As the dark cloud of the budget speech looms at the end of the month it is tempting to think of the economy in terms of inflation, GDP and unemployment. But these metrics are for trained economists to decipher. From a marketing point of view, there is another way to see the economy.
In the early 21st century we equate data with oil. Data is the lifeforce of our economy. All of us are trading in it in some form or other. Just as we are completely reliant on oil, so too we cannot do without data.
The referral economy
There is also an economy based on referrals. Due to the prevalence of social media and the ease with which experiences can be shared, personal recommendations have become a powerful force in the economy. The rise of influencer marketing is testament to this.
There is one key principle underlying both data and referrals. Typically, economic power comes to those in control of the resources. In the oil industry, it is the handful of companies that control the flow of oil that have the power.
The same is true for data and referrals. The power lies with those who are able to make sense of the overwhelming amount of data the world produces. Whilst there is an abundance of data, the corporations that are able to aggregate it are very few. So too with referrals. We think the power lies with the individuals making the referrals. However, it is the relatively few companies that run the platforms which facilitate the referral economy that have the real power.
We need to look at the controls to see where the struggles for power are. Take a look at a typical day. What is the one thing we are all struggling with? We all have the same 24 hours. But it is how we use those hours that makes all the difference. And how we use them is determined by where we focus our attention.
The attention economy
From when we get up in the morning until we slump back into bed at night, the 16 to 18 hours that we are awake is all the attention we have in a day. We may choose to focus it on things like hygiene, nutrition, exercise, relationships, work, purpose, sex, money, family, self-improvement, self-destruction, relaxation to mention just a few. Whatever it is, wherever our attention is focused will determine our behaviour, our habits and as some might say, our destiny. Or to put it another way, wherever our attention is, there we are.
Therefore, attention is a valuable and finite resource borne out by the expression: pay attention. We could even consider that much of our attention is focused on seeking the attention of others. Those who receive more attention are elevated in our society, they have more status and more power.
With more and more of our attention being focused online, businesses are engaged in an active struggle for online attention. Whoever controls this and has the most eyeballs has the most power. This is the attention economy and it’s been raging for more than ten years. With the abundance of information, we have been paying for access to it with our attention.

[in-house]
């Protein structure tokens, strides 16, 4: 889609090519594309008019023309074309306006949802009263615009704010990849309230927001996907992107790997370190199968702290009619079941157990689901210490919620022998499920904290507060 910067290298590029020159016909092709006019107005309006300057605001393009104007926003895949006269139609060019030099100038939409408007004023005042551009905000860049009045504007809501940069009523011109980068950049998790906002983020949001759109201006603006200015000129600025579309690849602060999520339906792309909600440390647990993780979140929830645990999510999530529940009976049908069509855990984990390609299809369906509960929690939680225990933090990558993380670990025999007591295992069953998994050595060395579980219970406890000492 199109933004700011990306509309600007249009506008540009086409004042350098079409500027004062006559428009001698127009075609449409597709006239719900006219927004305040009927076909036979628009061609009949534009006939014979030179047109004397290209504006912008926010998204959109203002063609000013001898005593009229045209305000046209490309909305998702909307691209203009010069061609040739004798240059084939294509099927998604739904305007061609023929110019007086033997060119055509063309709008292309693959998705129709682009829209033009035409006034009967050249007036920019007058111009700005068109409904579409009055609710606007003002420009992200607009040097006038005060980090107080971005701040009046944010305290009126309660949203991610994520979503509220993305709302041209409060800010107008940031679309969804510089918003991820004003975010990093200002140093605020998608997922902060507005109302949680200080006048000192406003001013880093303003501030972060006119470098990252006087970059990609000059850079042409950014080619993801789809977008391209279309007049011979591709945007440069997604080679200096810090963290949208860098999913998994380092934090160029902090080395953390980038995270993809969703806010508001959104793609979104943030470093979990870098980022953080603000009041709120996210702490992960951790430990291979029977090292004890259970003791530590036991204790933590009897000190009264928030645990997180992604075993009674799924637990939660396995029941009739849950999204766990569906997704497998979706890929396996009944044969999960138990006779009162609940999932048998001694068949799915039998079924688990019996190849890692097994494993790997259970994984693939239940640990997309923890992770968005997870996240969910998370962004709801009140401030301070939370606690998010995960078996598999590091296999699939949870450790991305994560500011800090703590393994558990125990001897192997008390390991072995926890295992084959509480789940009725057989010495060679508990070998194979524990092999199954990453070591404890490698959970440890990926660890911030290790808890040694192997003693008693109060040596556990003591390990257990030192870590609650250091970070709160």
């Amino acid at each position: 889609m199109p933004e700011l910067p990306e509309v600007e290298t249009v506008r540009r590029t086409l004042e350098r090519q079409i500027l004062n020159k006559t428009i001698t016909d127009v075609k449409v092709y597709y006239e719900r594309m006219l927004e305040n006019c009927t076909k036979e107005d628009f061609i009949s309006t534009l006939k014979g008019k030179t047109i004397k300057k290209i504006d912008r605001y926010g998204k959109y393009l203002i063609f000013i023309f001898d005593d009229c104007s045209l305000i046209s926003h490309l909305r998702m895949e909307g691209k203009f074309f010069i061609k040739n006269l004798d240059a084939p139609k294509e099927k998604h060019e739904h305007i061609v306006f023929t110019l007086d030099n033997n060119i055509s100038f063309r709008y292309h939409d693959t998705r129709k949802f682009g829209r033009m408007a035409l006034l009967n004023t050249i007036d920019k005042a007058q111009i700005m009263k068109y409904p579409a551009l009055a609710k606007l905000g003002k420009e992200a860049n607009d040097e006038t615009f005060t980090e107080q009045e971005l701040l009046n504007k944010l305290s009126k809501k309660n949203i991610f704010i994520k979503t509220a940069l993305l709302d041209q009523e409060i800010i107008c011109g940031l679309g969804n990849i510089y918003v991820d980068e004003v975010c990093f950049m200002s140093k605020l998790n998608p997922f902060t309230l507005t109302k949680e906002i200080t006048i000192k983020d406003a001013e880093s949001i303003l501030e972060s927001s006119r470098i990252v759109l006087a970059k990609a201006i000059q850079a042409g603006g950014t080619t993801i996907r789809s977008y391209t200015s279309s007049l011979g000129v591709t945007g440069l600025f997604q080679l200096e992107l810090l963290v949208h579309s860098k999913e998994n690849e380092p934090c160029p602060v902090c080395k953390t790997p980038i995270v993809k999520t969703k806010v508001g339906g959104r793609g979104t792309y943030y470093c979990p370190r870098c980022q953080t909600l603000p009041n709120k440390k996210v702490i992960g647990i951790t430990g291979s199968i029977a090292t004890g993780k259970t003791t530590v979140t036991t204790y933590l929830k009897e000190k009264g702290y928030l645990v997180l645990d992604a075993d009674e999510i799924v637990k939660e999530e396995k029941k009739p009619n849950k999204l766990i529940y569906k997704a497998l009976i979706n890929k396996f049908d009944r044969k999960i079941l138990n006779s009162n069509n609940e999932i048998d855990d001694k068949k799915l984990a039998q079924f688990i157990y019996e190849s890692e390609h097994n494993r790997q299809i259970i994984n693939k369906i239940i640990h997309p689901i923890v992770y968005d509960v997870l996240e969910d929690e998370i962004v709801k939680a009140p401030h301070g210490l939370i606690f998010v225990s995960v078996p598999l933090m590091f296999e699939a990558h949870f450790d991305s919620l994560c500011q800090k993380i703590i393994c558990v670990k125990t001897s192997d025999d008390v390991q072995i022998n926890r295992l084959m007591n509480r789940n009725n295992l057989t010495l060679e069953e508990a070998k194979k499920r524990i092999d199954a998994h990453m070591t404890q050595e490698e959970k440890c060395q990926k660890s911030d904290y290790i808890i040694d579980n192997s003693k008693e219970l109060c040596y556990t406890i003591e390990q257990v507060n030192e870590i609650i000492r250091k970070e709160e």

What is the future?
So, what is the future of this economy? Is the sheer volume of online content going to continue to increase indefinitely? Simultaneously increasing the competition for our attention and at the same time diluting it? If so, this means that those who already have the power will hang onto it unless another digital disruption shakes it all up.
One possible answer lies with the rise of the subscription model. For businesses online, it seems we may be returning to an economy where we pay with our wallets and not our eyeballs. Online publications, applications and content are moving more and more towards the freemium model: free to try but premium to buy. Or they are prioritising access over ownership for example movies, music and games.
But what does this mean for entrepreneurs and marketers wanting to build a business in the 2020s? We are actively trading in human attention. However, the demands on our attention and that of our customers and staff are continuously increasing. We have to divide our attention between more and more points of focus making it more difficult to get the attention we require to grow our businesses.
Recognising this issue is important. It informs how we communicate. Whatever platform we use, we need to design messages in a way that makes them easier to consume. They need to be shorter, more concise and simpler.
The objectives of good communication are comprehension and retention. Neither of which is possible with long complex messages. Divide and conquer is a military tactic. So too with communication. Break complex messages down into short concise chunks. We cannot expect our customers and staff to do the work of making sense of our communication. We must do it for them. Their attention is a valuable resource and in short supply.
The popularity of infographics and explainer videos illustrates a trend in how we consume information. More visual, more concise and to the point. There will always be a place for longer-form content, but if our objective is to get ahead in the attention economy and reach more of our staff and customers, then we need to shorten and simplify our messages.